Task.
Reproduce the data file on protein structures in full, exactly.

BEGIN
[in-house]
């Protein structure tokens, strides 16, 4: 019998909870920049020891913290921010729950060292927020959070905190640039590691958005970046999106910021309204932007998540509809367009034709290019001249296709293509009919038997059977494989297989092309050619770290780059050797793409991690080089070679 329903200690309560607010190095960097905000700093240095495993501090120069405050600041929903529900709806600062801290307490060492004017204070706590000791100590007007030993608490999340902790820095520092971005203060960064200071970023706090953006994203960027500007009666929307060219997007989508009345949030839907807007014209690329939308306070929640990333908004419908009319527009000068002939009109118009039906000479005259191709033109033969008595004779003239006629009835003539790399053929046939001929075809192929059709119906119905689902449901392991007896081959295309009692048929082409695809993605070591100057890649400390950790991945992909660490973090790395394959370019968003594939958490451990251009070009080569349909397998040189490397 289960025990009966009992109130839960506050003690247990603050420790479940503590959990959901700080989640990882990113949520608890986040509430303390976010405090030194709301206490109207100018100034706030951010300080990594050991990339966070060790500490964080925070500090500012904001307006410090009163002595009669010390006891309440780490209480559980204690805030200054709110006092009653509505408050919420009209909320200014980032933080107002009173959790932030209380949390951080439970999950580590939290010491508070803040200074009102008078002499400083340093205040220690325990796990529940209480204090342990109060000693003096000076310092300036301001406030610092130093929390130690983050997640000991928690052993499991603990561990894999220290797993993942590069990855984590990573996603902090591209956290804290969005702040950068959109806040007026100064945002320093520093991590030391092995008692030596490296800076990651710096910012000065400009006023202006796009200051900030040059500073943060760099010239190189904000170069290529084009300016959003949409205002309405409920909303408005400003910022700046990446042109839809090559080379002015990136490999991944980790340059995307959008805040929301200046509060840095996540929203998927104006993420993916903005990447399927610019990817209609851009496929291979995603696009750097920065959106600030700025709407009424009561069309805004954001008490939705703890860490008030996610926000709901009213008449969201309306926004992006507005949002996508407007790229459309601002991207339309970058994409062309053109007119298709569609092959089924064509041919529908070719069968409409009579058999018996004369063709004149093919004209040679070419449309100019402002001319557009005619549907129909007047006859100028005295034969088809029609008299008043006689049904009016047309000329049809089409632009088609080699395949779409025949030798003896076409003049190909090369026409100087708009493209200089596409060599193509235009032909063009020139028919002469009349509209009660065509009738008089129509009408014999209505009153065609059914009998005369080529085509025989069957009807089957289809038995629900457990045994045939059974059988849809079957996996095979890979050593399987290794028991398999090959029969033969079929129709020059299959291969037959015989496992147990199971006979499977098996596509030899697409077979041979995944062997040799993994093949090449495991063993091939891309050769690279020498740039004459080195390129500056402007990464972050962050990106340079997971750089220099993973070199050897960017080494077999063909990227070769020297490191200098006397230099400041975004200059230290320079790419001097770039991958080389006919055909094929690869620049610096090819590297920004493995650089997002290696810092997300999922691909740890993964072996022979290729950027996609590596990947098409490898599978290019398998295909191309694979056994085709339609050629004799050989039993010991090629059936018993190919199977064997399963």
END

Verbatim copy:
[in-house]
């Protein structure tokens, strides 16, 4: 019998909870920049020891913290921010729950060292927020959070905190640039590691958005970046999106910021309204932007998540509809367009034709290019001249296709293509009919038997059977494989297989092309050619770290780059050797793409991690080089070679 329903200690309560607010190095960097905000700093240095495993501090120069405050600041929903529900709806600062801290307490060492004017204070706590000791100590007007030993608490999340902790820095520092971005203060960064200071970023706090953006994203960027500007009666929307060219997007989508009345949030839907807007014209690329939308306070929640990333908004419908009319527009000068002939009109118009039906000479005259191709033109033969008595004779003239006629009835003539790399053929046939001929075809192929059709119906119905689902449901392991007896081959295309009692048929082409695809993605070591100057890649400390950790991945992909660490973090790395394959370019968003594939958490451990251009070009080569349909397998040189490397 289960025990009966009992109130839960506050003690247990603050420790479940503590959990959901700080989640990882990113949520608890986040509430303390976010405090030194709301206490109207100018100034706030951010300080990594050991990339966070060790500490964080925070500090500012904001307006410090009163002595009669010390006891309440780490209480559980204690805030200054709110006092009653509505408050919420009209909320200014980032933080107002009173959790932030209380949390951080439970999950580590939290010491508070803040200074009102008078002499400083340093205040220690325990796990529940209480204090342990109060000693003096000076310092300036301001406030610092130093929390130690983050997640000991928690052993499991603990561990894999220290797993993942590069990855984590990573996603902090591209956290804290969005702040950068959109806040007026100064945002320093520093991590030391092995008692030596490296800076990651710096910012000065400009006023202006796009200051900030040059500073943060760099010239190189904000170069290529084009300016959003949409205002309405409920909303408005400003910022700046990446042109839809090559080379002015990136490999991944980790340059995307959008805040929301200046509060840095996540929203998927104006993420993916903005990447399927610019990817209609851009496929291979995603696009750097920065959106600030700025709407009424009561069309805004954001008490939705703890860490008030996610926000709901009213008449969201309306926004992006507005949002996508407007790229459309601002991207339309970058994409062309053109007119298709569609092959089924064509041919529908070719069968409409009579058999018996004369063709004149093919004209040679070419449309100019402002001319557009005619549907129909007047006859100028005295034969088809029609008299008043006689049904009016047309000329049809089409632009088609080699395949779409025949030798003896076409003049190909090369026409100087708009493209200089596409060599193509235009032909063009020139028919002469009349509209009660065509009738008089129509009408014999209505009153065609059914009998005369080529085509025989069957009807089957289809038995629900457990045994045939059974059988849809079957996996095979890979050593399987290794028991398999090959029969033969079929129709020059299959291969037959015989496992147990199971006979499977098996596509030899697409077979041979995944062997040799993994093949090449495991063993091939891309050769690279020498740039004459080195390129500056402007990464972050962050990106340079997971750089220099993973070199050897960017080494077999063909990227070769020297490191200098006397230099400041975004200059230290320079790419001097770039991958080389006919055909094929690869620049610096090819590297920004493995650089997002290696810092997300999922691909740890993964072996022979290729950027996609590596990947098409490898599978290019398998295909191309694979056994085709339609050629004799050989039993010991090629059936018993190919199977064997399963």